By Mona Moussavi, Editorial assistant
This year’s Iranian presidential election race got a lot more interesting last Saturday when former president Ali Akbar Hashemi Rafsanjani registered his candidacy just minutes before the deadline.
The move transforms the race to replace Mahmoud Ahmadinejad, who cannot stand in June’s poll after serving two full terms. Rafsanjani has a turbulent relationship with Supreme Leader Ayatollah Khamenei. And despite being a conservative, he is attractive to reformers as a relative moderate in contemporary Iran.
Attention is now on Khamenei to see how he responds. The more than 600 candidates who have registered to run must all be vetted by the Guardian Council. Khamenei holds sway over the council, which comprises six clergymen directly appointed by the supreme leader, and six jurists nominated by the head of the judiciary (himself appointed by the supreme leader).
By Mark Fitzpatrick, Director, Non-Proliferation and Disarmament Programme
He is a mad mullah after all – mad meaning angry, that is. Following the positive notes sounded by US Vice President Joe Biden and Iranian Foreign Minister Ali Akbar Salehi in Munich last week, it did not take long for Iran’s Supreme Leader, Ayatollah Ali Khamenei, to quash any optimism over the next round of nuclear talks between Iran and the international community. These are scheduled to take place in Almaty on 26 February.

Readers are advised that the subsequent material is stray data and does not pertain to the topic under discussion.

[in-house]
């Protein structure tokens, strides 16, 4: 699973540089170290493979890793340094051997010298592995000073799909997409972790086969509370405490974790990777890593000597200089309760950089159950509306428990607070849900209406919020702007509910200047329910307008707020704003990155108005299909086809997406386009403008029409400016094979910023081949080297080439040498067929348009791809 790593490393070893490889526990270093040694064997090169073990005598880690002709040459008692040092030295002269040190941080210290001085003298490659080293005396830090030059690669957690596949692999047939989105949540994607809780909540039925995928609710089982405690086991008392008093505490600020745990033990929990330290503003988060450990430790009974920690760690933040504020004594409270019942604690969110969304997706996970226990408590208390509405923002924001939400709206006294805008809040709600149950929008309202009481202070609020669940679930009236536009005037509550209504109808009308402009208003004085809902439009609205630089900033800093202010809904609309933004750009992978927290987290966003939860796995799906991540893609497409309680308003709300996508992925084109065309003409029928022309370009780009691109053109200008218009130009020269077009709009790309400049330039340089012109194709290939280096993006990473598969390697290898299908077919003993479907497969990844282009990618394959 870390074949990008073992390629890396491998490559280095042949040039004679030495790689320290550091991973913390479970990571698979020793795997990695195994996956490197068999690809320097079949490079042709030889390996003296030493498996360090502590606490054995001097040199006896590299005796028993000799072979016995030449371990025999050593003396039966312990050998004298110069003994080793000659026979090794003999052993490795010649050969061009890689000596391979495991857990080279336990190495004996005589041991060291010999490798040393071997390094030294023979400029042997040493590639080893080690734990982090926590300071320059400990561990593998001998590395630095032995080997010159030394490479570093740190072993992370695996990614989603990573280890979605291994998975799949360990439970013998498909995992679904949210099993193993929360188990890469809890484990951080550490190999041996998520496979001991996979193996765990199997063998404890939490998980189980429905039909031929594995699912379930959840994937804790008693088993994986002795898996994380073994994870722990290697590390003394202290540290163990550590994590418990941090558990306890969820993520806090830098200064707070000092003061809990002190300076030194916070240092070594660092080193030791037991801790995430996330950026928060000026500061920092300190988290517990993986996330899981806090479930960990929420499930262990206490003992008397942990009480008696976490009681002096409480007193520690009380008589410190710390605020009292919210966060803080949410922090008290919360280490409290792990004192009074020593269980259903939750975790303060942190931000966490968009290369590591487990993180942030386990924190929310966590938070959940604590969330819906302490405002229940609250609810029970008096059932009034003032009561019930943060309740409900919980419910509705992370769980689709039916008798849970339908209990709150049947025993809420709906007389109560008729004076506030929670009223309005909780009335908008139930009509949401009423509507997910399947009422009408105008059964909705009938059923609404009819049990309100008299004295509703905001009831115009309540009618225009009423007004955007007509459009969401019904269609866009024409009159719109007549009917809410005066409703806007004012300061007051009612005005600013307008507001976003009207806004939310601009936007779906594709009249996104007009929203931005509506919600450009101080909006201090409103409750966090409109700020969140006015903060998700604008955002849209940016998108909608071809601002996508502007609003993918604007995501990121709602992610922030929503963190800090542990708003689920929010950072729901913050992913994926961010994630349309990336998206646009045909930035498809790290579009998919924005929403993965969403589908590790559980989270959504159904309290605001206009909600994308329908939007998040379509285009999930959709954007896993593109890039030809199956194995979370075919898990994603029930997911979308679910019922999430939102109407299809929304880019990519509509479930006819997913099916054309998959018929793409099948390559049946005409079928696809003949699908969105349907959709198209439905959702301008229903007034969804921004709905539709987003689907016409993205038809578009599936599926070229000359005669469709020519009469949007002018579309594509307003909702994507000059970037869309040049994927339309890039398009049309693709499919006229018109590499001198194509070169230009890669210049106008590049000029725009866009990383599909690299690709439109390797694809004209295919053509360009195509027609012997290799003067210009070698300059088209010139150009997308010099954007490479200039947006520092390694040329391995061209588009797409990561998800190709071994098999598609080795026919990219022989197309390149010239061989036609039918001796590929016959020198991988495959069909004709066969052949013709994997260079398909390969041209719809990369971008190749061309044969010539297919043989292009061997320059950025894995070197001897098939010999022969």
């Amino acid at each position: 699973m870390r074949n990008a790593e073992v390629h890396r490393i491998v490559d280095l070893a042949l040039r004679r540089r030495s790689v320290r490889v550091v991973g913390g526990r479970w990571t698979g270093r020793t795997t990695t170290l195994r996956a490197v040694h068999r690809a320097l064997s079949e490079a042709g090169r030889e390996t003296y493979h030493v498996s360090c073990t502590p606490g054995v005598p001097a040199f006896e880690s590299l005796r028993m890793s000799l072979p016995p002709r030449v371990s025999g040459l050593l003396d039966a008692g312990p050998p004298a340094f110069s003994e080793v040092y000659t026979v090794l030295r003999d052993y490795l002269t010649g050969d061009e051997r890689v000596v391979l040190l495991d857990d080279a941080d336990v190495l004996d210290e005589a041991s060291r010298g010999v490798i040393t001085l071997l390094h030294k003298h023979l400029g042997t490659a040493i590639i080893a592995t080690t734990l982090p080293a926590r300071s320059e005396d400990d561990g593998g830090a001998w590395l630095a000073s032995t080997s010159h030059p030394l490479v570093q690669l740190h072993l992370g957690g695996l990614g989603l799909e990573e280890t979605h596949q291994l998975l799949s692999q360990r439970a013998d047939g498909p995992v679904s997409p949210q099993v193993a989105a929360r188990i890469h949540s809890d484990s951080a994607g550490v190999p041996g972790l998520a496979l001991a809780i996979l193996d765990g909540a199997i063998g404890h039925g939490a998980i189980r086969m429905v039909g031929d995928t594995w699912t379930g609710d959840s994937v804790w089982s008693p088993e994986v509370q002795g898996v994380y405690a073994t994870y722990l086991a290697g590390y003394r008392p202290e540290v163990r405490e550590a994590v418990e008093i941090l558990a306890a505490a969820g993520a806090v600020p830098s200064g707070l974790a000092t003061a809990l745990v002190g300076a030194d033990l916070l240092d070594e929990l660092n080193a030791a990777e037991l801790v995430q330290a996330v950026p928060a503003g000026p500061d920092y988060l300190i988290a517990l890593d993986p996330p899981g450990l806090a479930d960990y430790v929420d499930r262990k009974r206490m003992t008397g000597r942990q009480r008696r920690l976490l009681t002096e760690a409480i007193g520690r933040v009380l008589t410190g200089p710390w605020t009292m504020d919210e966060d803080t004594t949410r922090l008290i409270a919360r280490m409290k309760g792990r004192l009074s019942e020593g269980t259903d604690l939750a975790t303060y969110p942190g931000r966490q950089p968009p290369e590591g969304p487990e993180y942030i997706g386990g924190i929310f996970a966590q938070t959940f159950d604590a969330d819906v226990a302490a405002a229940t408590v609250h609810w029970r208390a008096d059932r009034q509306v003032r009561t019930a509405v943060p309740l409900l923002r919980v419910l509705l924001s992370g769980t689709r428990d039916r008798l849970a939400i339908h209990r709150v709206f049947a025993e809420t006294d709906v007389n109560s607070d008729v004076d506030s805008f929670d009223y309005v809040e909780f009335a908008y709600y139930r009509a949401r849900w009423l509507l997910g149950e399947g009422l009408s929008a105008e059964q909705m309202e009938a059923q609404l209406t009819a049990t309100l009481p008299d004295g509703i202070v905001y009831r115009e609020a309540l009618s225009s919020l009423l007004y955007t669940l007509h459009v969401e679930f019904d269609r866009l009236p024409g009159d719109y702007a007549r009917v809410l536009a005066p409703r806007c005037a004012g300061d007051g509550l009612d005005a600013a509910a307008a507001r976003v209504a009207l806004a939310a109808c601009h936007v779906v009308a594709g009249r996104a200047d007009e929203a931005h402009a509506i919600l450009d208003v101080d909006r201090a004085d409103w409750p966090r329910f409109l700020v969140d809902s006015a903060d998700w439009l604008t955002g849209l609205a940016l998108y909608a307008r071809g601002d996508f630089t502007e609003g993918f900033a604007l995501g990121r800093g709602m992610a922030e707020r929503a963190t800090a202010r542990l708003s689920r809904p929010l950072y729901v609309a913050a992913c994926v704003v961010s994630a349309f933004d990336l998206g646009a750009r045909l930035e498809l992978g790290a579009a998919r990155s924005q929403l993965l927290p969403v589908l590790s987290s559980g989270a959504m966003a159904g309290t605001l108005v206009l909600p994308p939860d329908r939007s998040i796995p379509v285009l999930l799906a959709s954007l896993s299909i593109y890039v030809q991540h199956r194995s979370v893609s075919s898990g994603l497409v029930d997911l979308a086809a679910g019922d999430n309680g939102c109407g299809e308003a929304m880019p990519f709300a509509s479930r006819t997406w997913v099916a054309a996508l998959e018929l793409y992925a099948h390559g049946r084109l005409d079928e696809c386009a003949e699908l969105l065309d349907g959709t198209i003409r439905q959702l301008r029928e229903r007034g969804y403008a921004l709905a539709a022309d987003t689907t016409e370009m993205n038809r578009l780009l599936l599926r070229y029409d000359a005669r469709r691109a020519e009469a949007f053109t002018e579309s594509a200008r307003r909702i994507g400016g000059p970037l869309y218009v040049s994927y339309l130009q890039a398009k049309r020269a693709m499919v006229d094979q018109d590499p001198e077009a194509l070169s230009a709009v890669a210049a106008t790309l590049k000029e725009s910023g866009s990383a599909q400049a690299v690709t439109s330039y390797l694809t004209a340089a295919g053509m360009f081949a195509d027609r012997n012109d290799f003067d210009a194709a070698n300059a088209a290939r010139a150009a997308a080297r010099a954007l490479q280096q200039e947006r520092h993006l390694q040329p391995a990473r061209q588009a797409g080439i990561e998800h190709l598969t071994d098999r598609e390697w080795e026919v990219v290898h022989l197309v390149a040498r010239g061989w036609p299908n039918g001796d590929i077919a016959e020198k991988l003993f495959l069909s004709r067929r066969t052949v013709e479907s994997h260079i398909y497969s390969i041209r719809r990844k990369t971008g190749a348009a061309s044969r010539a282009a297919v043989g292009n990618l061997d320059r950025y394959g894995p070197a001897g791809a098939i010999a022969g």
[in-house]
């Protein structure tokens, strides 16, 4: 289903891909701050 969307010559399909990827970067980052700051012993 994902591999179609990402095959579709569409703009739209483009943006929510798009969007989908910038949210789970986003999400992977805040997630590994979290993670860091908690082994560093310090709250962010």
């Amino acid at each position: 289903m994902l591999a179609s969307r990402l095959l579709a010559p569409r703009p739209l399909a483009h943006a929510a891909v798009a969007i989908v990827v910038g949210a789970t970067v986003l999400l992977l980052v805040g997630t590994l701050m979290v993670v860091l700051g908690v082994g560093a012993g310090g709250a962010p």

In a speech on 7 February, Khamenei ruled out holding bilateral talks with America on his country’s controversial nuclear programme so long as Washington continued pressure tactics. He claimed the US was proposing talks while ‘pointing a gun at Iran’, adding that: ‘Some naive people like the idea of negotiating with America [but] negotiations will not solve the problems.’